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Iris Leigh Barnes, Ph.D.

Associate Director and Curator

Dr. Iris Leigh Barnes is the Associate Director and Curator of the Lillie Carroll Jackson Civil Rights Museum in Baltimore, which is an offsite unit of Morgan State University. She earned her doctorate degree in History with a concentration in African American and Twentieth-Century United States History; her master's degree in Museum Studies and Historical Preservation; and her bachelor's degree in Graphic Design and Art Education.


Dr. Barnes has received numerous awards: the Excellence in Exhibitions and Programming Award from the Maryland Historical Trust, a Diversity Fellowship from the National Trust for Historic Preservation, The Breaking the M.O.L.D. Fellowship for emerging leaders in higher education, and the John Kinard SEMC JIMI Award from the Smithsonian National Museum for African American History and Culture, among them.


She serves on the Maryland Lynching Truth and Reconciliation Commission and Harford County Historic Preservation  Commission and recently served on the Maryland Commission on African American History and Culture and the Walter's Art Museum Engagement Committee. She is a Certified Interpretive Guide through the National Association of Interpretation (NAI), specializing in training museum staff in developing inclusive interpretation that gives voice and agency to marginalized groups.



Kadija Hart, M.A.

Program and Education Coordinator

Kadija Hart, a dedicated professional with over a decade of experience in neighborhood stabilization and revitalization in Northeast Baltimore, draws inspiration from her parents' servant-leadership ethos. Committed to community-engaged, equity-driven projects, Kadija pursued advanced education at the Maryland Institute College of Arts (MICA) Center for Social Design, earning an MA in Social Design with a focus on donor and community engagement intersectionality.


As the founder of the Quincy Morgan Group, Kadija leads a collective of equity-driven community design thinkers, collaborating with institutions such as Morgan State University and the Baltimore Public Markets Corporation on impactful projects. Her acceptance into the Social Innovation Lab at Johns Hopkins Technology Venture and participation in programs like The T.Rowe Price Feedback Loop Crash Course reflect her dedication to innovative, sustainable solutions for Baltimore.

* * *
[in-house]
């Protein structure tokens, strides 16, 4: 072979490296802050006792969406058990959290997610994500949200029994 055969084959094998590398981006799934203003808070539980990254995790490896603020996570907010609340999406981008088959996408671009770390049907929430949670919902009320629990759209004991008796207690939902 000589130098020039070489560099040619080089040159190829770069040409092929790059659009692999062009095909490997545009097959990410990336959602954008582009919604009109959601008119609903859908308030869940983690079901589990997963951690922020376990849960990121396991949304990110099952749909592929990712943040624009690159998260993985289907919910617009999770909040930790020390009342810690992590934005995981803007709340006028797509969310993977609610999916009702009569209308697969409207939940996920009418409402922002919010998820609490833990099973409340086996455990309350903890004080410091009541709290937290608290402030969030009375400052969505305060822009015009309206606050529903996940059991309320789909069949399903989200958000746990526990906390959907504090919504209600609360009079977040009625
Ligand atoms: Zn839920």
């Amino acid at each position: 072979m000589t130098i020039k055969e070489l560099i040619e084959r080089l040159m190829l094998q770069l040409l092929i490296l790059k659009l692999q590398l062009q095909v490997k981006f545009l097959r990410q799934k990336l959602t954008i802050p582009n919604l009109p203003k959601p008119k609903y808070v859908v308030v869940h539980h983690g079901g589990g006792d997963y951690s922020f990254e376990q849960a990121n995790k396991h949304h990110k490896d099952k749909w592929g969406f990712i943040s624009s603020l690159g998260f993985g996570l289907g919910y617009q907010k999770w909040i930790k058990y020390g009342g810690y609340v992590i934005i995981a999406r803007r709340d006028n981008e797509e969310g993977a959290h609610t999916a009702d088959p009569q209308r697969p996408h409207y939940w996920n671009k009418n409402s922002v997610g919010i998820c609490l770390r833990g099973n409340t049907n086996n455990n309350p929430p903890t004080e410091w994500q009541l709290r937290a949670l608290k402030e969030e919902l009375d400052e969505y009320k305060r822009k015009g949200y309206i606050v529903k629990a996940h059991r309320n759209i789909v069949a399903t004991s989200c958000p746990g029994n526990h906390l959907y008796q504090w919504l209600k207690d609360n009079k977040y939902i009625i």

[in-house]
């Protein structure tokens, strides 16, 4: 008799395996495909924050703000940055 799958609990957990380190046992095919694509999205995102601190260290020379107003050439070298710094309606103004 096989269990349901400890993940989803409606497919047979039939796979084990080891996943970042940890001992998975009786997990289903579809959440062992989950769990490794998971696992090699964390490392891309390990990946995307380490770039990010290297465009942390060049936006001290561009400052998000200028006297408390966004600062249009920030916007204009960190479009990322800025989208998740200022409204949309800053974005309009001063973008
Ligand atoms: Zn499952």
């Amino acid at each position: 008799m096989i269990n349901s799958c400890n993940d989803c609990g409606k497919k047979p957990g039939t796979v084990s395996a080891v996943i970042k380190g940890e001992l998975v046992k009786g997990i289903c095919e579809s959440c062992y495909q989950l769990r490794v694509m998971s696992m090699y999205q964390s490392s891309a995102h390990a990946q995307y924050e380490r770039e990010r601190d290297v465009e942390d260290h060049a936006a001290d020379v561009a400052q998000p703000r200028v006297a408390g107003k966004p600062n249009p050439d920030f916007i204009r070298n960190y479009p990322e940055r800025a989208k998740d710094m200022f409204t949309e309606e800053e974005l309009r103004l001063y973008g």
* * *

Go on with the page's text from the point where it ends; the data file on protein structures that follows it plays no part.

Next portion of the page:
Kadija's contributions have been recognized through awards such as MICA's Leslie King-Hammond Graduate Award and The Fred Lazarus Leadership Award for Social Change, highlighting her significant impact on arts education, health equity, and community leadership. As a Belair-Edison Community Association Community Champion and recipient of the Associated Black Charities Women on the Move award, she continues to volunteer and advocate for underserved communities. Her diverse interests encompass community decision-making power, social determinants of health, education rights, arts integration, and holistic health, solidifying her role as a transformative leader in Baltimore's diverse landscape.


Gabriel Tenabe

Director of the Office of Museums

Gabriel Tenabe is the Director of the Office of Museums. He has been active with the James E. Lewis Museum of Art (JELMA) for more than thirty years and has served as the Director of the JELMA since 1990.  He has an extensive background in the arts and museum studies. He received his Teachers' Certificate in education from Owo Divisional Teachers Training College in Nigeria.  He is a co-founder of the Society of Professional Artists of Nigeria. He received his Bachelor of Arts and a Master of Arts degree in Art History and Museology from Morgan State University. A major part of his training was under the direct guidance of James E. Lewis. The Lillie Carroll Jackson Civil Rights Museum falls under the Office of Museums, which Mr. Tenabe oversees. 

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